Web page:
Board of Ed Approves School Reform Plan; Changes at Schools 6 and 21 Delayed
Thursday, May 17, 2012 • 9:14am
PATERSON, NJ – By the narrowest of margins, the Board of Education Wednesday night approved Paterson Public School’s sweeping reform plan.
Just four of the board’s nine commissioners voted in favor of the plan – President Christopher Irving, vice president Kenneth Simmons, Crystal Cleaves, and Manuel Martinez. Three voted against it – Jonathan Hodges, Errol Kerr and Corey Teague. Alex Mendez abstained and Wendy Guzman was absent.
Under the plan, the district will reconfigure several schools, create magnet programs, start a special program for children who don’t know English, discontinue social promotion, implement a new system for evaluating teachers, and expand preschool programs.
The plan has undergone more than two months of review and two of its most controversial aspects were set aside after they came under the criticism. The district scrapped a proposal to lease space at School 28 to a charter school and it abandoned plans to combine School 28 students with youngsters from Napier school.
After hearing protests from concerned parents, the district also decided to delay its plan to merge student populations from Schools 6 and 21, a proposal that would have put youths from grades kindergarten to four at the School 21 building and grades five through eight at the School 6 building. That proposal is slated to undergo additional review before it gets implemented in the 2013-14 academic year, officials said.
The plan now gets sent to Trenton for a review and possible approval by the New Jersey Department of Education. The district could have sent the plan to Trenton without the approval of the board, which only has advisory status under the system of state control. But state-appointed superintendent Donnie Evans has said he wanted the plan to have the board’s support.
Not only does the plan offer a blueprint for change in the Paterson school system, but education advocates say the state’s view of the proposal likely will be a major factor in whether Trenton renews Evans’ contract, which expires in August.
Supporters of the plan said the sweeping initiative is needed to transform chronic problems that have made New Jersey’s third most populous school district one of its worst-performing ones as well. Critics say they embrace many aspects of the plan, such as ending the social promotion practice of allowing children to move up in grades even if they have not learned the required material. But opponents also say they did not like the plans to close and reconfigure some schools.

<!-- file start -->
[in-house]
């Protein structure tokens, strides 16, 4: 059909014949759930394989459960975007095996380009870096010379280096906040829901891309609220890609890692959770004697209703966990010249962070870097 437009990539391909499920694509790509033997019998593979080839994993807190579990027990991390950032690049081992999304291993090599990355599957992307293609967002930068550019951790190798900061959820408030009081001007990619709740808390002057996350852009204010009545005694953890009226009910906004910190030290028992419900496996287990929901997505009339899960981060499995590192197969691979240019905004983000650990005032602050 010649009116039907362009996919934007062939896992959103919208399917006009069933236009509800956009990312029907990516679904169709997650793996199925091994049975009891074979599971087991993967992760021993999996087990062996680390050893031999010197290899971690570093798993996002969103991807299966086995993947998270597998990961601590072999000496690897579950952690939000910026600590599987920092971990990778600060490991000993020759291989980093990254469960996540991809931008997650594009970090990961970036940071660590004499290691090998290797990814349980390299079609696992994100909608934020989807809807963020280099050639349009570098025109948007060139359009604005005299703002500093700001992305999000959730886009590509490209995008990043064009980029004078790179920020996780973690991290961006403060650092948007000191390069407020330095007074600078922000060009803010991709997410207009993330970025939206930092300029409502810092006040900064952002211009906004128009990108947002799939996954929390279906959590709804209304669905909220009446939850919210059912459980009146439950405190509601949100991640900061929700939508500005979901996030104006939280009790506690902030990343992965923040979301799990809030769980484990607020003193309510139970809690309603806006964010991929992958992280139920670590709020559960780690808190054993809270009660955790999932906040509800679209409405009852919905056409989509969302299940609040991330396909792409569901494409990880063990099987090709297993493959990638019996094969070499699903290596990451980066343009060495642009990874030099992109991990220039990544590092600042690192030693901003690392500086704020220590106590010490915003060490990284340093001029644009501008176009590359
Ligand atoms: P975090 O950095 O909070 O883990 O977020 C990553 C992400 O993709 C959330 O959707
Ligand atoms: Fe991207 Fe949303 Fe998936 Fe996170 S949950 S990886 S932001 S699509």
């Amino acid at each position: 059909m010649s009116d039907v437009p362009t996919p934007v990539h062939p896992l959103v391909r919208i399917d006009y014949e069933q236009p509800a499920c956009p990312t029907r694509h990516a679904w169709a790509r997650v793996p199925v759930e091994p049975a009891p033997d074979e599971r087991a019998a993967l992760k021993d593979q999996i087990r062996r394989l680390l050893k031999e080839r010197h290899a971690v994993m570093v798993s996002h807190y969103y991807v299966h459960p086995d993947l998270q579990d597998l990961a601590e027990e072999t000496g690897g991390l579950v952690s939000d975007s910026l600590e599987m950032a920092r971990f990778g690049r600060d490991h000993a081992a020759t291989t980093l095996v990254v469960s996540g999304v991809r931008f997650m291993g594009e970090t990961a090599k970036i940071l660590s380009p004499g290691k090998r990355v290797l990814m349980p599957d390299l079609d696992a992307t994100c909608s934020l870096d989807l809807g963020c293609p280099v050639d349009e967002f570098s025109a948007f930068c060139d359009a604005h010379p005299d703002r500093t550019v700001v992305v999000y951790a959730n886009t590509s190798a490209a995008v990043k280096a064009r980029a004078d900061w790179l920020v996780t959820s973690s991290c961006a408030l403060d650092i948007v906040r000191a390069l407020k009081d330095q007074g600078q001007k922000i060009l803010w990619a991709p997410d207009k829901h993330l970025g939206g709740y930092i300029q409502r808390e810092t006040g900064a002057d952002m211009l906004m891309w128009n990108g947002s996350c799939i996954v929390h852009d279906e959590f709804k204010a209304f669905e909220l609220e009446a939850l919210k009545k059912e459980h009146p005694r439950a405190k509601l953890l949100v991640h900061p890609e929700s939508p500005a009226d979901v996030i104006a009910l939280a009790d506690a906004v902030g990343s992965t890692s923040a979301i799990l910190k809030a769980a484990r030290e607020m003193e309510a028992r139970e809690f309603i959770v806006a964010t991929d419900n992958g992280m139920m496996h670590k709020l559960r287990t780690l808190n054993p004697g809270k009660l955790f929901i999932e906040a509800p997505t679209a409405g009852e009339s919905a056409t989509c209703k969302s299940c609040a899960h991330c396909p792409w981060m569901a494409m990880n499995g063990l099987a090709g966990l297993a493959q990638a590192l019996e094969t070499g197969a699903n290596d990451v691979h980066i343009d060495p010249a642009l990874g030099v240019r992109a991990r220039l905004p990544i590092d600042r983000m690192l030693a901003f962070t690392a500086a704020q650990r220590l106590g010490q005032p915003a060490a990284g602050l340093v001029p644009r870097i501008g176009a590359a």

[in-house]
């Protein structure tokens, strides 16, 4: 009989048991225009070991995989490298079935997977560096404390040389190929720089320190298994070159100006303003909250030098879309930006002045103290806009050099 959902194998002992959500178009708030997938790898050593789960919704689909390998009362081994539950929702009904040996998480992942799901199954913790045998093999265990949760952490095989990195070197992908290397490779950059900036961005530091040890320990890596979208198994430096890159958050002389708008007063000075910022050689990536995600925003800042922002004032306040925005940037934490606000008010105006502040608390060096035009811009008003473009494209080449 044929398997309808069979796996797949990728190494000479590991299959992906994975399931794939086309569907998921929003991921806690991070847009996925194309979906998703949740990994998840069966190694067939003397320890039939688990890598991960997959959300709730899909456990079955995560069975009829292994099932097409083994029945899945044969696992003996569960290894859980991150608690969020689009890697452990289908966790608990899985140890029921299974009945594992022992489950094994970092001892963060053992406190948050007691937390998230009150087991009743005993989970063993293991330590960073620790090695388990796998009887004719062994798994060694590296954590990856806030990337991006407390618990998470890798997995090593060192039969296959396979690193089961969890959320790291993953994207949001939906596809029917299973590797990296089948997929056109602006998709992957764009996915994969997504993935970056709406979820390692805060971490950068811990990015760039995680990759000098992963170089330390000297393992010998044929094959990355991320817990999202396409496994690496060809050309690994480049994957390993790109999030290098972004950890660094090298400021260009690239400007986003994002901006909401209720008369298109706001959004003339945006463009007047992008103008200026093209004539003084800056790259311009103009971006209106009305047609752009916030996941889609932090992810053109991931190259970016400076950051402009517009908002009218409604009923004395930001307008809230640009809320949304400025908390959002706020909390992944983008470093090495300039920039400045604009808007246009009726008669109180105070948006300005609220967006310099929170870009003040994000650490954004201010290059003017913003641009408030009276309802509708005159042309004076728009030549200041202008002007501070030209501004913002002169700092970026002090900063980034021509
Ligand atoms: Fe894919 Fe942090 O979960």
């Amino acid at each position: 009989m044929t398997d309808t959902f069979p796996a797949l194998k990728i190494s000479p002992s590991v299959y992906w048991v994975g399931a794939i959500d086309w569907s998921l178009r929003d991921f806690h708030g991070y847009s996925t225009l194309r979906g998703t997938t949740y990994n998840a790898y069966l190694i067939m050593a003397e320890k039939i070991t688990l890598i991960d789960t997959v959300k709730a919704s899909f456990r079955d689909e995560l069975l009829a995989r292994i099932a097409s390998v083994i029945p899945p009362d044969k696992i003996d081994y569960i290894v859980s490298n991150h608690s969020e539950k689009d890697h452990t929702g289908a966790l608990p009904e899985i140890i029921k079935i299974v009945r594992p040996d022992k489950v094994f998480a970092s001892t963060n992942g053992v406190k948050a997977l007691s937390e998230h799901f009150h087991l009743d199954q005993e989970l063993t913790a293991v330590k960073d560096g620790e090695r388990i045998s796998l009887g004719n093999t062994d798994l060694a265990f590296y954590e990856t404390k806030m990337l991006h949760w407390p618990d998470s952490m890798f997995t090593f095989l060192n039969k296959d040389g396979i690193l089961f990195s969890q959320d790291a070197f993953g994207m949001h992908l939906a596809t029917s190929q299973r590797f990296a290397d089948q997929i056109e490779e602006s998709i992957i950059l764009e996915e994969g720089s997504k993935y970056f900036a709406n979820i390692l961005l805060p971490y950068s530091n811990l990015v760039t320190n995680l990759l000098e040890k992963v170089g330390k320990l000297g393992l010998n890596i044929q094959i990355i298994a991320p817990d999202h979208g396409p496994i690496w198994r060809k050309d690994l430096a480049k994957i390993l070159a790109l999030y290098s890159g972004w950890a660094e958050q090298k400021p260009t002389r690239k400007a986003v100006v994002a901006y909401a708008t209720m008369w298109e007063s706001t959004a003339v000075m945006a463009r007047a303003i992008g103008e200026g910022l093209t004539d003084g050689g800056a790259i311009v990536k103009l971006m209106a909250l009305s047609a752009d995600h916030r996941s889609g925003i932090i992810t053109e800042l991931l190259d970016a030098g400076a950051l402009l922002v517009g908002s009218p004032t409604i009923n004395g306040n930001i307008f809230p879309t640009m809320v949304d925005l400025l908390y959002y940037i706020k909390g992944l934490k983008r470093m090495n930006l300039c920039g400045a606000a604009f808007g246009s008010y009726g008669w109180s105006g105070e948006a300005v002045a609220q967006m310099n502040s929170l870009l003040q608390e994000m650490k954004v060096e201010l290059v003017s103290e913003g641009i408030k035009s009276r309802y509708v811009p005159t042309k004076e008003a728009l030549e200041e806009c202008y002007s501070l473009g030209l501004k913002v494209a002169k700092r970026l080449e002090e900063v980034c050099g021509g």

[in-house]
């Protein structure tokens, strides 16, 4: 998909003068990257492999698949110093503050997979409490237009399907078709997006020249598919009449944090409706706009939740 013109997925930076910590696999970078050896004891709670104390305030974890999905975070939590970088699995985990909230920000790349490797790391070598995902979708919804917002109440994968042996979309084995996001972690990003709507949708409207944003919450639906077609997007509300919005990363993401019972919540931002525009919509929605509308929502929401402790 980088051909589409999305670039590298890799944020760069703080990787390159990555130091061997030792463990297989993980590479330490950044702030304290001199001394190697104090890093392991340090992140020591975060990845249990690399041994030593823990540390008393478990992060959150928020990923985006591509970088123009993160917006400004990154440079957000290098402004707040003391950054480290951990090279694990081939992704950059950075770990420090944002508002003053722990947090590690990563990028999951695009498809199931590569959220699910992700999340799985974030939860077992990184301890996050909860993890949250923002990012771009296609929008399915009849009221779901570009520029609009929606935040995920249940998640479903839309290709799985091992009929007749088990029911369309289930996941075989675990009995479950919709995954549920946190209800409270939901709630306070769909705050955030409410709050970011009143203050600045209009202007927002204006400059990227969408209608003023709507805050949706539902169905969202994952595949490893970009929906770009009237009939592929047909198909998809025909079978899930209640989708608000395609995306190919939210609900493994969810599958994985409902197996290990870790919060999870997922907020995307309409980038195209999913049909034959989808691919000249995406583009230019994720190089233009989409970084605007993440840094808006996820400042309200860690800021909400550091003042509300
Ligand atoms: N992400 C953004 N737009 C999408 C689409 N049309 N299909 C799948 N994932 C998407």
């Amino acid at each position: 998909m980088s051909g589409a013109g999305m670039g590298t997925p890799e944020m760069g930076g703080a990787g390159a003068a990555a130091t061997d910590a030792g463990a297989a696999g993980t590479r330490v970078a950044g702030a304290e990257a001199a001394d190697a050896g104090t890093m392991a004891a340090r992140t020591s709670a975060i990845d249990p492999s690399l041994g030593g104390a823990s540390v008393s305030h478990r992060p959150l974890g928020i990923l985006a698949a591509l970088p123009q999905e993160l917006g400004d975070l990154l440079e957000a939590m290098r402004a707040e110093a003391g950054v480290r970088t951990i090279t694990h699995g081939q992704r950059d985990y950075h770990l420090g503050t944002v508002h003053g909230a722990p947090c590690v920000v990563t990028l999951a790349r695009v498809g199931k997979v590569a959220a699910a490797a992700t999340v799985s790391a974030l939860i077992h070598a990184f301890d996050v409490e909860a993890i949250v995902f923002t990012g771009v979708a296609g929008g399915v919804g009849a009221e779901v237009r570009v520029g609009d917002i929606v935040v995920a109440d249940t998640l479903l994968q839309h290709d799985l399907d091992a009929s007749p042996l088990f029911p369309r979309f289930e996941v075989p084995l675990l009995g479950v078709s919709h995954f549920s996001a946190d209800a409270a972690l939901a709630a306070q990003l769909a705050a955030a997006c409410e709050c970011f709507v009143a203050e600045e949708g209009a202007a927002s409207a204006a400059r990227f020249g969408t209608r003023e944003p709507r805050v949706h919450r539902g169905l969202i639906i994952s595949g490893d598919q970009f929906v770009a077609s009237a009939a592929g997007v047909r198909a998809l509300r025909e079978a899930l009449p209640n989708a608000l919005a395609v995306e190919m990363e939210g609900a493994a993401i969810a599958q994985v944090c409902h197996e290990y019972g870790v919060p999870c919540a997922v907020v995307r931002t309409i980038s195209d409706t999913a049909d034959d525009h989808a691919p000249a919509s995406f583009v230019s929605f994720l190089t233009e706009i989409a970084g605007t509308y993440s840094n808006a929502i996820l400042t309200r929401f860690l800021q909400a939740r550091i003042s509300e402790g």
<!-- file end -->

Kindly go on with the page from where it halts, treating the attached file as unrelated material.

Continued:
"I did vote against it as there is no evidence that reconfiguring schools improves them, that closing schools and opening them as charters will be an improvement and that we will get one millimeter closer to local control by accepting this plan,'' said Hodges. "The majority of the reforms are NOT tied to these measures and the board could have voted just on those reform measures and chose not to.''
"After hearing the concerns of the children, parents & community, I simply could not go along with the district's plan to ultimately close and or merge schools in the district,'' said Teague.
For the upcoming year, three elementary schools – New Roberto Clemente, School 11 and School 15 - will undergo such changes, down from eight schools that were targeted in the original plan. School 11 will be used for a program for “newcomers” who don’t speak English, School 15 will become a middle school for children in those grades from the three buildings and School 11 will handle the children in the lower grades.
“This is a positive step for our school district and I am thankful to have the Board’s vote of support,” said Evans, in a statement. “This was a collaborative effort and I truly appreciate the feedback we received from the Board and our community stakeholders. Together, we have created a plan that will accelerate student achievement and prepare our children for a brighter future.”
Irving had been the plan’s staunchest supporter among the commissioners. “The Board is excited about the new reform strategies and the opportunities for our children in the coming months and years,’’ Irving said in a statement. “We understood and seriously considered the Commissioner’s recommendations. We appreciate his and the Superintendent’s willingness to work with the Board to collaborate and formulate this plan. Ultimately, this brings us one step closer to our goal of returning the district to local control.”